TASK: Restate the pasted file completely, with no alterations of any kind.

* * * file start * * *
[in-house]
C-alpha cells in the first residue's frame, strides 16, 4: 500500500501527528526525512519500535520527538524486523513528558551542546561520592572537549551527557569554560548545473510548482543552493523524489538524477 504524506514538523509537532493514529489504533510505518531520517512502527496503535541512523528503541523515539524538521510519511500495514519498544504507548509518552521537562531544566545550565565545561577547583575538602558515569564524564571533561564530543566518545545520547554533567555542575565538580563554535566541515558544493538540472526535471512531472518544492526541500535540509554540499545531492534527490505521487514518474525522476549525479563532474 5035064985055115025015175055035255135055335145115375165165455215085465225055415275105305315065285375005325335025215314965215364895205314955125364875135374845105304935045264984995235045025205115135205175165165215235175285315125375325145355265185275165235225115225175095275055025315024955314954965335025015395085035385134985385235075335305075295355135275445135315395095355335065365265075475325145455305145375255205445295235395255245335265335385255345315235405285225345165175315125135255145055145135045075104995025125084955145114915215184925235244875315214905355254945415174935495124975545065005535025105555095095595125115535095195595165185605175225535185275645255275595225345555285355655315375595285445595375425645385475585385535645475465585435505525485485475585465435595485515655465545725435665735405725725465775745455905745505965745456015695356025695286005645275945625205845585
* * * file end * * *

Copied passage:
[in-house]
C-alpha cells in the first residue's frame, strides 16, 4: 500500500501527528526525512519500535520527538524486523513528558551542546561520592572537549551527557569554560548545473510548482543552493523524489538524477 504524506514538523509537532493514529489504533510505518531520517512502527496503535541512523528503541523515539524538521510519511500495514519498544504507548509518552521537562531544566545550565565545561577547583575538602558515569564524564571533561564530543566518545545520547554533567555542575565538580563554535566541515558544493538540472526535471512531472518544492526541500535540509554540499545531492534527490505521487514518474525522476549525479563532474 5035064985055115025015175055035255135055335145115375165165455215085465225055415275105305315065285375005325335025215314965215364895205314955125364875135374845105304935045264984995235045025205115135205175165165215235175285315125375325145355265185275165235225115225175095275055025315024955314954965335025015395085035385134985385235075335305075295355135275445135315395095355335065365265075475325145455305145375255205445295235395255245335265335385255345315235405285225345165175315125135255145055145135045075104995025125084955145114915215184925235244875315214905355254945415174935495124975545065005535025105555095095595125115535095195595165185605175225535185275645255275595225345555285355655315375595285445595375425645385475585385535645475465585435505525485485475585465435595485515655465545725435665735405725725465775745455905745505965745456015695356025695286005645275945625205845585